For commercial vehicles, the gear ratios in the gearbox are often arranged in geometric progression. For passenger cars, to suit the changing traffic condition, the steps between the ratios of the upper two gears is often closer than that based on geometric progression. As a result, this will affect the section of the lower gears to some extent. In case the power to weight ratio is decreased, the number of gearbox shifts need to be increase, so we can get more surplus tractive effort to the acceleration.

After the intermediate ratios have been decided upon a safety factor may be placed on the bottom gear lowering it s ratio wise out of geometrical progression, and any manufacturing and design modifications can be applied.


Sitting intermediate gear ratios graphically:

Consider the engine to vehicle speed characteristics for each gear ratio as shown in the figure. When changing gear the engine speed will drop from the highest NH to the lowest NL without any change in the road speed i.e. v1, v2, etc.


Worked example:

A transmission system for a vehicle is to have an overall bottom and top gear ratio of 20:1 and 4.8 respectively. If the minimum and maximum speeds at each gear changes are 2100 and 3000 rev/mm respectively, determine the following:

a) the intermediate overall gear ratios b) the intermediate gear box and top gear ratios.


K=NL/NH= 2100 /3000 = 0.7


a)       Total 1st gear ratio = (ig1 if) = 20: 1

Total 2nd gear ratio = (ig1 if) K = 20 x 0.7 = 14.0: 1

Total 3rd gear ratio = (ig1 if) K2 = 20 x 0.72 = 9.8:1

Total 4th gear ratio = (ig1 if) K3 = 20 x 0.73 = 6.86: 1

Total 5th gear ratio = (ig1 if) K4 = 20 x 0.74 = 4.8: 1


ig1 = Total 1st gear ratio/if = 20/4.8 = 4.166:1 (the bottom gear ratio)

ig2 = Total 2nd gear ratio/if = 14/4.8 = 2.916:1

ig3 = Total 1st gear ratio/if = 9.8/4.8 = 2.042:1

ig4 = Total 1st gear ratio/if = 6.86/4.8 = 1.429:1

ig5 = Total 1st gear ratio/if = 4.8/4.8 = 1:1 (top gearbox ratio and direct drive)




Setting the Gearbox and Final Drive Ratios


Sitting intermediate gear ratios graphically:

Consider the engine to vehicle speed characteristics for each gear ratio as shown in the figure. When changing gear the engine speed will drop from the highest NH to the lowest NL without any change in the road speed i.e. v1, v2, etc.


In the figure below a method of showing the engine’s speed ratio is given. This is based on the assumption that engine revolutions should not fall below the speed of maximum torque. The point at which the top gear line crosses the maximum torque line is the point at which a gear change should be mad. The change is indicated by a vertical line ab, and the line drawn from b to the origin 0 represents the conditions after the change down. The process is repeated for the other ratios. The horizontal distance between the vertical lines increase in geometrical progression or (approximately to this) depending upon whether modifications to some or all the calculated ratios has been made.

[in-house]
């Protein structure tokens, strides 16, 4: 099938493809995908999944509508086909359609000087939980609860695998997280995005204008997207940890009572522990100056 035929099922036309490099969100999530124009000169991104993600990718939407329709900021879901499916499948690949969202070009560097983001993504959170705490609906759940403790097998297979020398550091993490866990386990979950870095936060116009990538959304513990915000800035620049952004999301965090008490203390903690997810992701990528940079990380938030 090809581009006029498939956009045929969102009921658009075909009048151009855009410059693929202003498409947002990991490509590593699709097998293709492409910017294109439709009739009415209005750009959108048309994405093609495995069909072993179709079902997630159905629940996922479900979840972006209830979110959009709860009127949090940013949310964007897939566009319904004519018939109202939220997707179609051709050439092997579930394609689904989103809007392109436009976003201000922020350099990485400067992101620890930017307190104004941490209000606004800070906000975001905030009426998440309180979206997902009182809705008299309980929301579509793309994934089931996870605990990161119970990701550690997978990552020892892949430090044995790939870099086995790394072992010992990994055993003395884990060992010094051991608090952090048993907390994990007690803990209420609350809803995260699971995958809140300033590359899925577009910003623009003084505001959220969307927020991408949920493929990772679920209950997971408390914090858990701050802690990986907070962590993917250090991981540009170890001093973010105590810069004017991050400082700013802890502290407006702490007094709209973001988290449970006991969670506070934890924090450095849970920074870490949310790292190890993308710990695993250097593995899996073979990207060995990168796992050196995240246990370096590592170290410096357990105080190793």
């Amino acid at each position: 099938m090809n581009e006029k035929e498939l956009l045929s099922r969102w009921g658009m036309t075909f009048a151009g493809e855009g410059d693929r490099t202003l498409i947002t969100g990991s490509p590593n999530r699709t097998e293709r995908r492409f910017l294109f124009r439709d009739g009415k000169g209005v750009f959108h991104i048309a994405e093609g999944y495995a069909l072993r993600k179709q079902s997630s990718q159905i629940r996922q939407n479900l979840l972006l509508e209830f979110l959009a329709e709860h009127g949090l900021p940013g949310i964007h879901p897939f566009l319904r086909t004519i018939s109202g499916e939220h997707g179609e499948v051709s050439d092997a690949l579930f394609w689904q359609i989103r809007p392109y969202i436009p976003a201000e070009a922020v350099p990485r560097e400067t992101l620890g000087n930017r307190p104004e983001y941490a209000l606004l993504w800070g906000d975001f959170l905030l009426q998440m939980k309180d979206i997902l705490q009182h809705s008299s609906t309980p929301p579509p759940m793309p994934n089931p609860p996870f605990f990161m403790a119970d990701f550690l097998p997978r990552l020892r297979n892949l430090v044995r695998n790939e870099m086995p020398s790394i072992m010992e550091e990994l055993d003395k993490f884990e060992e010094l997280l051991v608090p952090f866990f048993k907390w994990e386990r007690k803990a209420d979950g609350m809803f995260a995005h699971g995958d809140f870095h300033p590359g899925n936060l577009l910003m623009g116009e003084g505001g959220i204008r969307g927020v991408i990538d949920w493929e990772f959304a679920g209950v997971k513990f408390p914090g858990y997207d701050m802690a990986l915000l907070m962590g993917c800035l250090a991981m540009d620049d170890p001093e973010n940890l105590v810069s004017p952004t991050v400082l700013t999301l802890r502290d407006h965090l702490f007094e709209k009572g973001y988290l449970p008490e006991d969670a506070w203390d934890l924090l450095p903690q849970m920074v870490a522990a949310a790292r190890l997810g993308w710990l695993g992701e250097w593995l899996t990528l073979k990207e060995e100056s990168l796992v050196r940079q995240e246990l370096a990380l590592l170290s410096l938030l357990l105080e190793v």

top gear = 3200/3200 = 1 to 1

3rd gear = 3200/ 1800 = 1.77 to 1

2nd gear = 3200/1100 =2.91 to 1

1st gear = 3200/740 = 4.325 to 1

Engine speed ratio = 1800 / 3200 = 0.5625


* Note that in the above gear settings, after doing the calculations the first gear has been lowered slightly out of geometrical progression with second, and third gear moved closer to top gear, hence the speed ratio 0.5625 would not now apply.



Worked example (calculating the possible gear ratios for a vehicle):


Calculate the gear and final drive ratios for a vehicle from the given data:

Maximum engine torque is 105.2 N m at 2100 rev/mm.

Maximum power is 37.3 kW at 4000 rev/mm,

giving a road speed of 130 km/h obtained from graphs and data.

The rolling radius of road wheels is 0.366 m.

Transmission efficiency is 90%

and the maximum tractive resistance is 4890 N.


V = 0.377 Rw Nw = 0.377 Rw Ne/ (ig if)


Vmax = 0.377 Rw Nw max = 0.377 Rw Ne(pmax) /( ig if)


if = 0.377 Rw Ne(pmax) /( ig Vmax) = 0.377 x 0.366 x 4000/(1 x 130) = 4.245 : 1 (final drive)


* maximum tractive resistance (TRmax) = maximum tractive effort at bottom gear


                   TRmax = Te max  iif ηt / Rw


ig = TRmax Rw / (Te max if ηt) = 4895 x 0.366 / (105.2 x 4.245 x 0.9) = 4.458 : 1


* engine ratio (k) = Ne (max torque) / Ne (max power) = 2100/4000 = 0.525


                   ig1 = 4.458 :1


                   ig2 = K ig1 = 0.525 x 4.458 = 2.34 : 1


                   ig3 = K2 ig1 = 0.5252 x 4.458 = 1.228 : 1


                   ig4 = K3 ig1 = 0.5253 x 4.458 = 0.645 : 1  ≈ 1 : 1